Coming Home (#my2019pilgrimage Part Two)
The village of Mendocino sits on the northern coast of California, wrapped by its Headlands and the rugged cliffs that meet the Pacific Ocean. Its nearest neighbours are Caspar and Fort Bragg to the north on an otherwise sparsely populated stretch of the California State Highway 1. This makes the village a destination, its relative isolation in Mendocino County preserving the scenic beauty.
It also preserves the village of Cabot Cove, Maine, from Murder She Wrote. Thirty-five years after the series began, we found the village completely recognizable: the main street, the courthouse (really the old bank building), Loretta’s Beauty Parlour (now an art gallery), the church, and Hill House Inn.
And, most important, Jessica Fletcher’s house.
Blair House sits on a large corner lot. The house, the grounds and the surrounding vista look no different than what they filmed three decades ago. The property is in excellent shape, now owned by an out of town lawyer and managed by Andy the groundskeeper. We met Andy the first night of arrival when we walked down from Hill House Inn to Jessica’s house. He was a wonderful source of information about the house and its history, guided us around the grounds for a close-up look, and let us take 4000 (well, not quite) pictures of the object of our journey.
The house of Jessica Beatrice Fletcher—probably one of the most recognized homes in television history. Can’t begin to describe what it felt like to walk up to it and stand at her gate, where so many major stars including Lansbury stood over the years. Thanks to Andy’s attendance and generosity, I stood on her doorstep and opened the outer front door. It really looked as though Jessica would come out at any moment.
This is major fan geeking to be sure. And the pilgrimage was all about that. That’s what made it fun. But the journey to Cabot Cove was also about closure and emotional homecoming for me. It was about gratitude.
When Murder She Wrote began in September of 1984, my mother was living in Central Ontario. We had weekly phone calls to stay in touch between visits. Once the show started, we were both avid fans and would discuss the latest episode in our calls. Then, suddenly and unexpectedly, my mother died in November of that year. The calls stopped. And in my struggle to cope, I stopped watching MSW because it was too painful a reminder of my loss.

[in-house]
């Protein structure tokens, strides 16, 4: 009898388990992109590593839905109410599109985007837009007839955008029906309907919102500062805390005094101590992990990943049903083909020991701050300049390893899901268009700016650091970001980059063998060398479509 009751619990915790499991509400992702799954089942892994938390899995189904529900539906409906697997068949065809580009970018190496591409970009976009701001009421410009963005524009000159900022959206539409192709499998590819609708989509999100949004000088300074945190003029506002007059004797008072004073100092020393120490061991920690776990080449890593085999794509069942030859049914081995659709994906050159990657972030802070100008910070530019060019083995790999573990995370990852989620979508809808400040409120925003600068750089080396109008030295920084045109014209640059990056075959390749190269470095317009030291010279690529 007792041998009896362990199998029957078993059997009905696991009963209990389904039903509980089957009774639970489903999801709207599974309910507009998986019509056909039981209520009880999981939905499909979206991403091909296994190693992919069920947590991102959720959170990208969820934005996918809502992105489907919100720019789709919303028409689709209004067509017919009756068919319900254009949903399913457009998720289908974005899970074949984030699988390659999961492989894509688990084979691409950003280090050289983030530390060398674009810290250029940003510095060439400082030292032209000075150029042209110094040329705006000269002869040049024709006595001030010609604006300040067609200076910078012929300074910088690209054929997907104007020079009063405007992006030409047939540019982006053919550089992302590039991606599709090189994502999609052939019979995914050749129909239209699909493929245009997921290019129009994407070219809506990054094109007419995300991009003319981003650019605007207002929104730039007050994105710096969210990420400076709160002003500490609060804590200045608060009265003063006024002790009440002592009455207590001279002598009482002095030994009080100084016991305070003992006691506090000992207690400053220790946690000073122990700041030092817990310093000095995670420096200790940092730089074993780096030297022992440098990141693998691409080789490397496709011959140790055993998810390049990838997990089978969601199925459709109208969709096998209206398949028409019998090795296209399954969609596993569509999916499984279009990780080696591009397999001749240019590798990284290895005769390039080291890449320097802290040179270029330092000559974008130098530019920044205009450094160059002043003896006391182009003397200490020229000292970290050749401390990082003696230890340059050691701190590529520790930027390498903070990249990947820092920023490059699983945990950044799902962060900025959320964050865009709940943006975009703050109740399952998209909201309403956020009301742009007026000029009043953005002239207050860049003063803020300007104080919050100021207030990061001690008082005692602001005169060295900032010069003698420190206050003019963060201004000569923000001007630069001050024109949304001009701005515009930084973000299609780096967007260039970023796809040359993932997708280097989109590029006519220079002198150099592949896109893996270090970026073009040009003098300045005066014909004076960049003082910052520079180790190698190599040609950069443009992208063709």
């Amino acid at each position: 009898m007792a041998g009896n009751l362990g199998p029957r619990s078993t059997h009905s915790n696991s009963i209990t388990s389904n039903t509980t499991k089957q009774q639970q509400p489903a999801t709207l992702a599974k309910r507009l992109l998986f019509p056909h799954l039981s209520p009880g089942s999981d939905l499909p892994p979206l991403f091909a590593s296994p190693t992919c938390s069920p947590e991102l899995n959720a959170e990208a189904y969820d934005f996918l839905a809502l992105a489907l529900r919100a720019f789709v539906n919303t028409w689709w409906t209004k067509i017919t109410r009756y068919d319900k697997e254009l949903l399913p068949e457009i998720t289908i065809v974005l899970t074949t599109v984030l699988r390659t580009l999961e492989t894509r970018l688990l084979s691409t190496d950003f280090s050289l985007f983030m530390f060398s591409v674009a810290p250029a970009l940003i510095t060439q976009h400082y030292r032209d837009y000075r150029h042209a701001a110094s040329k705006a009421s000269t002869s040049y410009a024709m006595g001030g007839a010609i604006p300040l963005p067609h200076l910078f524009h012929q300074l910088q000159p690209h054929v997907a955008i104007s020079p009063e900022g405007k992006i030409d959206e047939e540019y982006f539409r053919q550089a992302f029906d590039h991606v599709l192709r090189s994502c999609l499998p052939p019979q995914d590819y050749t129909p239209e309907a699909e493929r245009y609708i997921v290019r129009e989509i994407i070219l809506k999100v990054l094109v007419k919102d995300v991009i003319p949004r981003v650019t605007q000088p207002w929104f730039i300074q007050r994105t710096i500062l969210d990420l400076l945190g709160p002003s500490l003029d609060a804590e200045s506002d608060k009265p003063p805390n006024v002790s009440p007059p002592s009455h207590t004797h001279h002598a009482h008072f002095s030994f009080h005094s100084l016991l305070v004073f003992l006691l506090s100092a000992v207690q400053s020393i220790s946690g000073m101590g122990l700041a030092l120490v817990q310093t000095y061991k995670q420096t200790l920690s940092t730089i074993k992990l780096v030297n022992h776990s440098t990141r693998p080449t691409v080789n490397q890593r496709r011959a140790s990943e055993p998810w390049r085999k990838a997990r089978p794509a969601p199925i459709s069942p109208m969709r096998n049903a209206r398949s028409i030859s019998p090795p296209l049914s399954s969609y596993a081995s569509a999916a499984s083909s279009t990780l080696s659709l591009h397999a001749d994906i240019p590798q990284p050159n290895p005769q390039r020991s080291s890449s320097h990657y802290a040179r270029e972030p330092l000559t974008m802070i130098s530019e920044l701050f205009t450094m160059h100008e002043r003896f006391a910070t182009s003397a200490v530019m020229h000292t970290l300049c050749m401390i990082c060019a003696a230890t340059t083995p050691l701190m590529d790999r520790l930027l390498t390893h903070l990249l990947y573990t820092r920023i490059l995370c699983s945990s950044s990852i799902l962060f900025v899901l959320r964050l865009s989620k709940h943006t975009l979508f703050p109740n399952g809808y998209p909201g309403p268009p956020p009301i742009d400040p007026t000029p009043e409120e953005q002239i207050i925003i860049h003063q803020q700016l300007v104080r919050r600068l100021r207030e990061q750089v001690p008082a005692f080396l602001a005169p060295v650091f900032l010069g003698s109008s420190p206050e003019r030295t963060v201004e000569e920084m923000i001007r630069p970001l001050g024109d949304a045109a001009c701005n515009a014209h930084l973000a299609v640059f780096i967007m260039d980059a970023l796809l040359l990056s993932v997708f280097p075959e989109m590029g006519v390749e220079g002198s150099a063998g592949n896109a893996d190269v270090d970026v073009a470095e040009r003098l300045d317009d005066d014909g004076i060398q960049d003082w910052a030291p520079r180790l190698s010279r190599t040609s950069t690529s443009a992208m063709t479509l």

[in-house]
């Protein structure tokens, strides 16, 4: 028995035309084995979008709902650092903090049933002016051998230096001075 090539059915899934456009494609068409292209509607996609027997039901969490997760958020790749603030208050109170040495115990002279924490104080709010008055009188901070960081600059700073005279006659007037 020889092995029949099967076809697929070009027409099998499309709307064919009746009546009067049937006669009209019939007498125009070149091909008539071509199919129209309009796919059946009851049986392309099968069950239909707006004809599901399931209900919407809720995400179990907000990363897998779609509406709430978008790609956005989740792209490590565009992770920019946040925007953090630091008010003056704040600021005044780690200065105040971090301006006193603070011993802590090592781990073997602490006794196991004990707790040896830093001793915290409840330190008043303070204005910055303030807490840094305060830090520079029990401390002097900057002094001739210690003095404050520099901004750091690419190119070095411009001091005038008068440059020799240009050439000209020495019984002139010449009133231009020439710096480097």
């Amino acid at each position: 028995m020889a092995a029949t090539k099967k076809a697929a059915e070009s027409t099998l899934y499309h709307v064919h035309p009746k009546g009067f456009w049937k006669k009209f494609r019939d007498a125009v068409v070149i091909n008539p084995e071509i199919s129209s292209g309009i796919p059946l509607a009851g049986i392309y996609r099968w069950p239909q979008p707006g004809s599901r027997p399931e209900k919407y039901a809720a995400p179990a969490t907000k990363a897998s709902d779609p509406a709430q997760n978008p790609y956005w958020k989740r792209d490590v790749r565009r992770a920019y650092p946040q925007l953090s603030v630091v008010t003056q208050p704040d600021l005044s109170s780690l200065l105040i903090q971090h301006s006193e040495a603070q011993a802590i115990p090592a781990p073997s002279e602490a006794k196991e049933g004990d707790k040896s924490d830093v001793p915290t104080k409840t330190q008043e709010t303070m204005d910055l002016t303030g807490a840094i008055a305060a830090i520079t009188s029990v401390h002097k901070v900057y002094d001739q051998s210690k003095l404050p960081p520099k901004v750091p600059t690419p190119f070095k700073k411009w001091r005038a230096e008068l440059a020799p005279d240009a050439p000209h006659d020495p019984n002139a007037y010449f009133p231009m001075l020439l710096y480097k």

Eventually, I started to build a new normal and part of that was returning to MSW. I had lost my primary role model in life and began to look for others to start filling those considerable shoes. The character of Jessica Beatrice Fletcher, developed as it was by Angela Lansbury, became one of them. And she has remained so as I have aged, through the access of syndication and DVDs. JB is timeless, with her values, attitude, intellect, curiosity and positive approach to life. I am grateful to have had that to work with all these years.
Thirty-five years ago this week, my mother passed away. As a mother myself, I know that she would also have been grateful to MSW and Lansbury’s portrayal of Jessica Fletcher for providing one guiding resource to an orphaned daughter.
We never fully know what legacies we create, what lives we touch. Not only true for major stars like Lansbury but also for regular people like me. Something to think about as we move into our second half century.
My mother made that pilgrimage with me in spirit. I came “home” to a touchstone for one of the last things I shared with my mom before she died. Something that shaped a lot of who I am today. I taped a short video at Blair House about this and you can view it here.
Thank you, Miss Lansbury. It’s time for me to pay it forward.
Talk next week,